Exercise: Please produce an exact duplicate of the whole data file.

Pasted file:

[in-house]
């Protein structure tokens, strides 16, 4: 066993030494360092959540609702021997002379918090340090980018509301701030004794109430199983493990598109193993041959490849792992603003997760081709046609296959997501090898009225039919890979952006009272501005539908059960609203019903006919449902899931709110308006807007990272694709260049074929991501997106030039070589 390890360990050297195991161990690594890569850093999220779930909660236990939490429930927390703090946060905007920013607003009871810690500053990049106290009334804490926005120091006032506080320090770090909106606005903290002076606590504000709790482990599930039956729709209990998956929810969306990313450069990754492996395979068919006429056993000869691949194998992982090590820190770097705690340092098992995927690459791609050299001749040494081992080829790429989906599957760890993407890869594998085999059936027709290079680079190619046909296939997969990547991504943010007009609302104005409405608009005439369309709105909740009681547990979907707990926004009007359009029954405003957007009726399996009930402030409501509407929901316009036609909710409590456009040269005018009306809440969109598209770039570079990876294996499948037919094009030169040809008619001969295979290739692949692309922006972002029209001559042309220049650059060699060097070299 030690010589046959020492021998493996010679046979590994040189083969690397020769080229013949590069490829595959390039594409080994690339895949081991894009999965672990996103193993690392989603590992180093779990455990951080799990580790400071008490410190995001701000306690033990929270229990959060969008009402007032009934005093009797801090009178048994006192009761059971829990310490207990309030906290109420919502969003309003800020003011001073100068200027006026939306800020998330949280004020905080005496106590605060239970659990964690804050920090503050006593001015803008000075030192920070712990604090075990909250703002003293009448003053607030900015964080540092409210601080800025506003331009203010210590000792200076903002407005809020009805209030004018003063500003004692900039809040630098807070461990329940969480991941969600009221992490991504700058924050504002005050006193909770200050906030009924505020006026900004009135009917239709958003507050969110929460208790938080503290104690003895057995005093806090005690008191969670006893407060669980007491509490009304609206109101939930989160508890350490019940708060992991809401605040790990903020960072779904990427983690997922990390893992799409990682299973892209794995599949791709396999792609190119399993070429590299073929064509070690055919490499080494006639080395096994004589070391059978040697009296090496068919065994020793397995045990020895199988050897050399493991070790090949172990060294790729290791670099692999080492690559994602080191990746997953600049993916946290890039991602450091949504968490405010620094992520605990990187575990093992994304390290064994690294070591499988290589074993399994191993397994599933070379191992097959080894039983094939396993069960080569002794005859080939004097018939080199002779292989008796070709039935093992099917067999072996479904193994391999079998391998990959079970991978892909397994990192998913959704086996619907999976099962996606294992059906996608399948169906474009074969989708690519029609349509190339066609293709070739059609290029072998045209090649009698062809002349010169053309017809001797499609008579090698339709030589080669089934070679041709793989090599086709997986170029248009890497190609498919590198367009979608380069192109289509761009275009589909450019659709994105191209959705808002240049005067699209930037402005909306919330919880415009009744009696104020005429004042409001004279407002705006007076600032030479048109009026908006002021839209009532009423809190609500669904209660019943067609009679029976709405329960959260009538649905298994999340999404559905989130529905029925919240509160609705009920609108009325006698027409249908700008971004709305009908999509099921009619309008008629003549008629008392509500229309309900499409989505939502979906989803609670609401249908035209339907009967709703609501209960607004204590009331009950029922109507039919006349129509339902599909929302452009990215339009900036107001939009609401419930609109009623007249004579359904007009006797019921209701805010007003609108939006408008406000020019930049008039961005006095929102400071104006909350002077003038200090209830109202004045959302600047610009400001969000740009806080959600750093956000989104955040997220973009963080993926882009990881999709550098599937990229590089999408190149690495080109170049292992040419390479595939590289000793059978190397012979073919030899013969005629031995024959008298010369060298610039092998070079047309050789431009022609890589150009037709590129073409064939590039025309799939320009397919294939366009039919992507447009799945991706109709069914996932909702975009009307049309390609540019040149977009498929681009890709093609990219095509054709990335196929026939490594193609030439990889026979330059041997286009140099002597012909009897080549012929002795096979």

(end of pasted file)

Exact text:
[in-house]
């Protein structure tokens, strides 16, 4: 066993030494360092959540609702021997002379918090340090980018509301701030004794109430199983493990598109193993041959490849792992603003997760081709046609296959997501090898009225039919890979952006009272501005539908059960609203019903006919449902899931709110308006807007990272694709260049074929991501997106030039070589 390890360990050297195991161990690594890569850093999220779930909660236990939490429930927390703090946060905007920013607003009871810690500053990049106290009334804490926005120091006032506080320090770090909106606005903290002076606590504000709790482990599930039956729709209990998956929810969306990313450069990754492996395979068919006429056993000869691949194998992982090590820190770097705690340092098992995927690459791609050299001749040494081992080829790429989906599957760890993407890869594998085999059936027709290079680079190619046909296939997969990547991504943010007009609302104005409405608009005439369309709105909740009681547990979907707990926004009007359009029954405003957007009726399996009930402030409501509407929901316009036609909710409590456009040269005018009306809440969109598209770039570079990876294996499948037919094009030169040809008619001969295979290739692949692309922006972002029209001559042309220049650059060699060097070299 030690010589046959020492021998493996010679046979590994040189083969690397020769080229013949590069490829595959390039594409080994690339895949081991894009999965672990996103193993690392989603590992180093779990455990951080799990580790400071008490410190995001701000306690033990929270229990959060969008009402007032009934005093009797801090009178048994006192009761059971829990310490207990309030906290109420919502969003309003800020003011001073100068200027006026939306800020998330949280004020905080005496106590605060239970659990964690804050920090503050006593001015803008000075030192920070712990604090075990909250703002003293009448003053607030900015964080540092409210601080800025506003331009203010210590000792200076903002407005809020009805209030004018003063500003004692900039809040630098807070461990329940969480991941969600009221992490991504700058924050504002005050006193909770200050906030009924505020006026900004009135009917239709958003507050969110929460208790938080503290104690003895057995005093806090005690008191969670006893407060669980007491509490009304609206109101939930989160508890350490019940708060992991809401605040790990903020960072779904990427983690997922990390893992799409990682299973892209794995599949791709396999792609190119399993070429590299073929064509070690055919490499080494006639080395096994004589070391059978040697009296090496068919065994020793397995045990020895199988050897050399493991070790090949172990060294790729290791670099692999080492690559994602080191990746997953600049993916946290890039991602450091949504968490405010620094992520605990990187575990093992994304390290064994690294070591499988290589074993399994191993397994599933070379191992097959080894039983094939396993069960080569002794005859080939004097018939080199002779292989008796070709039935093992099917067999072996479904193994391999079998391998990959079970991978892909397994990192998913959704086996619907999976099962996606294992059906996608399948169906474009074969989708690519029609349509190339066609293709070739059609290029072998045209090649009698062809002349010169053309017809001797499609008579090698339709030589080669089934070679041709793989090599086709997986170029248009890497190609498919590198367009979608380069192109289509761009275009589909450019659709994105191209959705808002240049005067699209930037402005909306919330919880415009009744009696104020005429004042409001004279407002705006007076600032030479048109009026908006002021839209009532009423809190609500669904209660019943067609009679029976709405329960959260009538649905298994999340999404559905989130529905029925919240509160609705009920609108009325006698027409249908700008971004709305009908999509099921009619309008008629003549008629008392509500229309309900499409989505939502979906989803609670609401249908035209339907009967709703609501209960607004204590009331009950029922109507039919006349129509339902599909929302452009990215339009900036107001939009609401419930609109009623007249004579359904007009006797019921209701805010007003609108939006408008406000020019930049008039961005006095929102400071104006909350002077003038200090209830109202004045959302600047610009400001969000740009806080959600750093956000989104955040997220973009963080993926882009990881999709550098599937990229590089999408190149690495080109170049292992040419390479595939590289000793059978190397012979073919030899013969005629031995024959008298010369060298610039092998070079047309050789431009022609890589150009037709590129073409064939590039025309799939320009397919294939366009039919992507447009799945991706109709069914996932909702975009009307049309390609540019040149977009498929681009890709093609990219095509054709990335196929026939490594193609030439990889026979330059041997286009140099002597012909009897080549012929002795096979």